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The main point of the Wii U is to sap away from the PS3 and 360, so developers would also make their games for the wii. They don't need to focus on the causal crowd, because they already got them locked in (You already have a Wii? you can upgrade and your old controllers will work).

I think this puts Sony and Microsoft in an interesting pickle, with them launching a new system, will a price job really work. If you didn't already have a PS3 or a 360, would a price drop really help.. It would just means you already thought 300 was too much for a system.

The presentation was for hardcore gamers.. advertisement will get the rest during the holiday

Rob B
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'because they already got them locked in'
They mention the hardcore gamer more, and are making a concerted effort in services precisely because the casual profits are so transient. Nintendo at the peak of the Wii release was worth four times as much as it is now and until the Wii U came on the scene they were still crashing hard. In stark comparison Microsofts division was making more profit as recently as last year than they had ever done before. MS and Sony would be idiots if they underestimated Nintendo but I dont think they are in a pickle just yet.

The Wii was a risky but fantastic move for Nintendo who were seriously lagging at the time, but its not sustainable to keep appealing to such a whimsical market. It seems to me that they are now trying to create a more concrete future for the company. Whether it will work or not will be interesting to see.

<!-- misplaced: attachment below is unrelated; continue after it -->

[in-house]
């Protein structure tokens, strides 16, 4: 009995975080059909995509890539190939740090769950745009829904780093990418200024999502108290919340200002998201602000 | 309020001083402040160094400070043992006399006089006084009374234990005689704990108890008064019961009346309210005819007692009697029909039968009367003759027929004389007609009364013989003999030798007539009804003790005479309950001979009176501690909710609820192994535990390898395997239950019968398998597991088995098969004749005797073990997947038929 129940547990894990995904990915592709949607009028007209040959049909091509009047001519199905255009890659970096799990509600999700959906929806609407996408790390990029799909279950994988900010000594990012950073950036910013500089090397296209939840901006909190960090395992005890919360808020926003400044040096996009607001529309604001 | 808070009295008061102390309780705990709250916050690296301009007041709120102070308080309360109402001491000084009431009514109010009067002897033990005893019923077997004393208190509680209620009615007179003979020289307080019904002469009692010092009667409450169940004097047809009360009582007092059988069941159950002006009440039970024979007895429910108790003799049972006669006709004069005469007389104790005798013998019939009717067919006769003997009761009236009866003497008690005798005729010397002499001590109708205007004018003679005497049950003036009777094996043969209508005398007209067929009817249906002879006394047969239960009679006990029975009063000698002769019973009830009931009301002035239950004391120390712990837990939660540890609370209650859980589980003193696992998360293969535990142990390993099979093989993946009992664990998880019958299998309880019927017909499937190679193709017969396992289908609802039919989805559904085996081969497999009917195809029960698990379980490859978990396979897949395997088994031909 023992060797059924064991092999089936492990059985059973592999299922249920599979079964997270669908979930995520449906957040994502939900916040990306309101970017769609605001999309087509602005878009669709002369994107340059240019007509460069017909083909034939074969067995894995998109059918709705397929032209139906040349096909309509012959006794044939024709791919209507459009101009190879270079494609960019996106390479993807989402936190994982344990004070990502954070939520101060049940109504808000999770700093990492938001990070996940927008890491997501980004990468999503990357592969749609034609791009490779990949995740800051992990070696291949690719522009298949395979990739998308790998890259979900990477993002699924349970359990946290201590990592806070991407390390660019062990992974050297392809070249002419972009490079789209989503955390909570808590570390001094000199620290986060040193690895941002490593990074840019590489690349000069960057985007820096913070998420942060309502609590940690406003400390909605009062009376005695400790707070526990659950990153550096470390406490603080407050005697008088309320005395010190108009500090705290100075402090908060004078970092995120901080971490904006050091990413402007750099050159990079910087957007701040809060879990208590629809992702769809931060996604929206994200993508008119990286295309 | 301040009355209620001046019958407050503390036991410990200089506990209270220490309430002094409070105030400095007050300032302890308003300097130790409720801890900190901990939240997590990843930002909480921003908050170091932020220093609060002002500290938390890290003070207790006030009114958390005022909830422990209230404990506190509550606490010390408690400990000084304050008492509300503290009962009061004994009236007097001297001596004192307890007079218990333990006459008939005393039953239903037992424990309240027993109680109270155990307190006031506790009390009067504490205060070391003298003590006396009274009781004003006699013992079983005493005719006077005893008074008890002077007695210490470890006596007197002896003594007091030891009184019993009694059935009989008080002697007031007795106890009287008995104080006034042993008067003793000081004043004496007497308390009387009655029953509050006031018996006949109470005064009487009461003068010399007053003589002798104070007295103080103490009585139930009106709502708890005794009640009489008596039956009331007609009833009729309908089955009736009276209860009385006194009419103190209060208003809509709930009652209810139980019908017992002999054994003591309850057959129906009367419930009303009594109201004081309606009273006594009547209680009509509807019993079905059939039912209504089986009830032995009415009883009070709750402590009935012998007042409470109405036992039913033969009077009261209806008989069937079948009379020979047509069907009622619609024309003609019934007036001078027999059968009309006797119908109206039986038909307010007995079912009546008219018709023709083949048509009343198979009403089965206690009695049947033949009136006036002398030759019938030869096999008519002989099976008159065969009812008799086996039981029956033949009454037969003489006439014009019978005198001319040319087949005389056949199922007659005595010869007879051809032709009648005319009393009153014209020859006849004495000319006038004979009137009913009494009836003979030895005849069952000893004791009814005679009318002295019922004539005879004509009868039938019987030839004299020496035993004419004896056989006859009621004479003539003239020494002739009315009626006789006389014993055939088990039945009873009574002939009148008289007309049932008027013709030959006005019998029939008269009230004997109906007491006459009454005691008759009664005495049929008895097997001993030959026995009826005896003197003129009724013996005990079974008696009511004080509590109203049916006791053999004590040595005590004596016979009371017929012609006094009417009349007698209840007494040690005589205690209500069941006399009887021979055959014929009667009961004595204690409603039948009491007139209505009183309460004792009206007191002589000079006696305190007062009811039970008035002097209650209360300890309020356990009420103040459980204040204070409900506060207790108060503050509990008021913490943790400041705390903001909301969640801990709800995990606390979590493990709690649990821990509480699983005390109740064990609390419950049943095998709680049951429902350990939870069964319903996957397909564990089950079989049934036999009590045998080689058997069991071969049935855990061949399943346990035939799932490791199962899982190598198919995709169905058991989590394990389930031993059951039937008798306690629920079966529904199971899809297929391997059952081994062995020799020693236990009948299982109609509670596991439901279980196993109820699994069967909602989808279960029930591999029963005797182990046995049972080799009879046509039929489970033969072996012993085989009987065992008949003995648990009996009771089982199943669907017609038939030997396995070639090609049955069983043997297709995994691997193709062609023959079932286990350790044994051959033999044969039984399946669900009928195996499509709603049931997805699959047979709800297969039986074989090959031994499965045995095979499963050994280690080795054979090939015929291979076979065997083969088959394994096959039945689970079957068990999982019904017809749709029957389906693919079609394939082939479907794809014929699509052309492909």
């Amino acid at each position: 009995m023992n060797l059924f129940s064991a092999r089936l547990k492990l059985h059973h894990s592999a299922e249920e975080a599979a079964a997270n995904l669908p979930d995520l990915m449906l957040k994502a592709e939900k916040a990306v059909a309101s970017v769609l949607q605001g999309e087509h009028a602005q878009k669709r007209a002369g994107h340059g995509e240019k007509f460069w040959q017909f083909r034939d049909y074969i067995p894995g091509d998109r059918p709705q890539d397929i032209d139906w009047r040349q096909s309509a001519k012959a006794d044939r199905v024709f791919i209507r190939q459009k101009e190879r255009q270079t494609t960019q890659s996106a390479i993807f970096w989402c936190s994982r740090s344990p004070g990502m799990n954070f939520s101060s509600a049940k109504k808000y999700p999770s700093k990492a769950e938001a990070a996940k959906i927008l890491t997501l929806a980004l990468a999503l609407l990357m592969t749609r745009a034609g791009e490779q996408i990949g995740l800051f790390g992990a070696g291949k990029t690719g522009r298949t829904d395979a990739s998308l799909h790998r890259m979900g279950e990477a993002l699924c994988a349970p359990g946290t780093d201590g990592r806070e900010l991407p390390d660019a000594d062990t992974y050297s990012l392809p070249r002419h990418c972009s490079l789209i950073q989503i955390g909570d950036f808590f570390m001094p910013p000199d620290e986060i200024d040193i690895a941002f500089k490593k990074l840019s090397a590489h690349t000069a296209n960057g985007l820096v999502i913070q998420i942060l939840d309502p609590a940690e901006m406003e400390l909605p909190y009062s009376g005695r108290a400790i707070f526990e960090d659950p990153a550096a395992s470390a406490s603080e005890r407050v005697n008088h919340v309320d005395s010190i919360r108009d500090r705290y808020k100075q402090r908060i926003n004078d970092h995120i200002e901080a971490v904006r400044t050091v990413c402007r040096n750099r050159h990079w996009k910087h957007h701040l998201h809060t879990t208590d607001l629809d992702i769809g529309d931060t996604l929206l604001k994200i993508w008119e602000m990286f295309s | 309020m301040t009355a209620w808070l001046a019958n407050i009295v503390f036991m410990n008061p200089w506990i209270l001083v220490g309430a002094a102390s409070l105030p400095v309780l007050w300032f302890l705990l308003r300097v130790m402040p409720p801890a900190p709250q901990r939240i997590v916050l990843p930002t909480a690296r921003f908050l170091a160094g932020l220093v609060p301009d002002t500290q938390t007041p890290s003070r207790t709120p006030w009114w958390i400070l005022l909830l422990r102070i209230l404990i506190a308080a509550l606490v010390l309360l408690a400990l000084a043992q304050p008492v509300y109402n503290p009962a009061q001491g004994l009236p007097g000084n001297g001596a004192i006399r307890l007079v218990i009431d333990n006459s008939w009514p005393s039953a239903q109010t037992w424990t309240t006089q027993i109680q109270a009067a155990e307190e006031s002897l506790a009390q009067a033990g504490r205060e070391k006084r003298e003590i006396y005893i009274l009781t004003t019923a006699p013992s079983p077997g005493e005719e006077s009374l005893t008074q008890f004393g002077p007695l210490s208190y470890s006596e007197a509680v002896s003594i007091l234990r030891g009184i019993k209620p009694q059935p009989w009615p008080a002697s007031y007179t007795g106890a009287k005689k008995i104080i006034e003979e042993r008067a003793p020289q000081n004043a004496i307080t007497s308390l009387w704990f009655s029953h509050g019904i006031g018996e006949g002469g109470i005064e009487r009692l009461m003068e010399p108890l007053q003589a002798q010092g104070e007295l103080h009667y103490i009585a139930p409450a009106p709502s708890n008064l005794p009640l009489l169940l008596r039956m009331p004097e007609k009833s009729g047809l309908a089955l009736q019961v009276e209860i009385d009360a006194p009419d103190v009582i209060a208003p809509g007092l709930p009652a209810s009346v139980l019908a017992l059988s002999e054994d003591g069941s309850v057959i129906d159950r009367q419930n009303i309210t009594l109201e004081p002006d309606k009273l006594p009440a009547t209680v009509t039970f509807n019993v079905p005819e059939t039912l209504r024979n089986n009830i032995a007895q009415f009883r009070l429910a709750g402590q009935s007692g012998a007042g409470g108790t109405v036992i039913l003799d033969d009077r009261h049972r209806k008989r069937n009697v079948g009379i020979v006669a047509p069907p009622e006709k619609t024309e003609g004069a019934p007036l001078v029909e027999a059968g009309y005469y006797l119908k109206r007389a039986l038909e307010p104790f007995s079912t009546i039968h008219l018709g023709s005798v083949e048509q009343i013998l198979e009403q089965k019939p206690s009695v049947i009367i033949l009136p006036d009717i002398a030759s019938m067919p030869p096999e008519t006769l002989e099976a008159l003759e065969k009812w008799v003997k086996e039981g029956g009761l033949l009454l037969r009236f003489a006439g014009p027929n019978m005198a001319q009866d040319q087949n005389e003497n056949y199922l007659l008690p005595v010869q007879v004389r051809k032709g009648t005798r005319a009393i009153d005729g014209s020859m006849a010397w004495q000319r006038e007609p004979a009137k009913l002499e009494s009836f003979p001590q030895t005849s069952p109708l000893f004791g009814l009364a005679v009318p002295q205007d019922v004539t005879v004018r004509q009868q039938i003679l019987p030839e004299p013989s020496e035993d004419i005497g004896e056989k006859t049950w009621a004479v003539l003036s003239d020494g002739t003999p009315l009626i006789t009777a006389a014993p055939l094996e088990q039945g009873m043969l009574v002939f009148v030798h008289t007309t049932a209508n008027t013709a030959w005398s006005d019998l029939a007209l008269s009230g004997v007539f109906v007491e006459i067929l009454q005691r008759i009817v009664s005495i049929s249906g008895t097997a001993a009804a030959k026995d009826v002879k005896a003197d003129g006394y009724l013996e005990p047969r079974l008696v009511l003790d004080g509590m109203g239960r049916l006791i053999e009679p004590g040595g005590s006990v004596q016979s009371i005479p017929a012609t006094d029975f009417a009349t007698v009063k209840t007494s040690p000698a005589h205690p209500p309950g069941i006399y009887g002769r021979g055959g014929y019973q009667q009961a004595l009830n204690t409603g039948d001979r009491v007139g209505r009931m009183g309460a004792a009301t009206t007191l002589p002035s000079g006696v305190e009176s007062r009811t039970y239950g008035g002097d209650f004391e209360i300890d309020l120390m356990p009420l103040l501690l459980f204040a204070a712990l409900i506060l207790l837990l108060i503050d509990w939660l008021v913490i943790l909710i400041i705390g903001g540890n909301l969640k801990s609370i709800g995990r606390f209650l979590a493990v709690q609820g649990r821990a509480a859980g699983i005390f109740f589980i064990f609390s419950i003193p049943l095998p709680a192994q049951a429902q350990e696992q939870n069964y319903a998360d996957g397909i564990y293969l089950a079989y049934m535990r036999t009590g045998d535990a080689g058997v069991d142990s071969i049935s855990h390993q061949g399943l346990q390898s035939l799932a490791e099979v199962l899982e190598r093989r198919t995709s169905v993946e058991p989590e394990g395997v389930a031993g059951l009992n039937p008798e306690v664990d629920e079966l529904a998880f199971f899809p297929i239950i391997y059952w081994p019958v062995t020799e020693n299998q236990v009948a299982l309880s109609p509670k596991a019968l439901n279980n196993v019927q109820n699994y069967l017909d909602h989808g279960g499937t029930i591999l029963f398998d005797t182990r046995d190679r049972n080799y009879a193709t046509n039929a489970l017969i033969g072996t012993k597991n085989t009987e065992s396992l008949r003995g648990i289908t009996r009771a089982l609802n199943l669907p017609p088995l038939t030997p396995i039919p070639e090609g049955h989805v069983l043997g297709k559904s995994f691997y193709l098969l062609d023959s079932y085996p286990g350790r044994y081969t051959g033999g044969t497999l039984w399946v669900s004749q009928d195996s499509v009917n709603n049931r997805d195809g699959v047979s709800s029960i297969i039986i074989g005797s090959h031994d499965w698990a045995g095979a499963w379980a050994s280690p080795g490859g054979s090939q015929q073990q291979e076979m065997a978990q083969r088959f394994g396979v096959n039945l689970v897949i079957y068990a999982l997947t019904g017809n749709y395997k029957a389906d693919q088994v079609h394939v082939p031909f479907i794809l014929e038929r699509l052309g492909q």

Jonathan Murphy
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So almost half the cost of the console is the controller? I'm getting a PS3 cell processor Dejavu here.

Scott Mullins
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"Personally, I hope we don't see individual GamePad sales in the U.S. soon (though it appears they will be available in Japan). There are no games that take advantage of them now, and there won't be for a long while."

Do you have children? Young children? Do you remember people throwing Wii Remotes? This isn't your typical controller with just buttons, but with a touch screen on it. I'm guessing the failure rate is going to be higher than your regular controller, just because of the added electronics to it. I would hope Nintendo has extra GamePads day one. Accidents do happen, so it would be stupid (IMO) to not have an replacement controller ready. Sure, they don't have to have TONS of them like the Wii Remotes, but 1 for every 10-20 consoles made seems like a decent rate, maybe even less.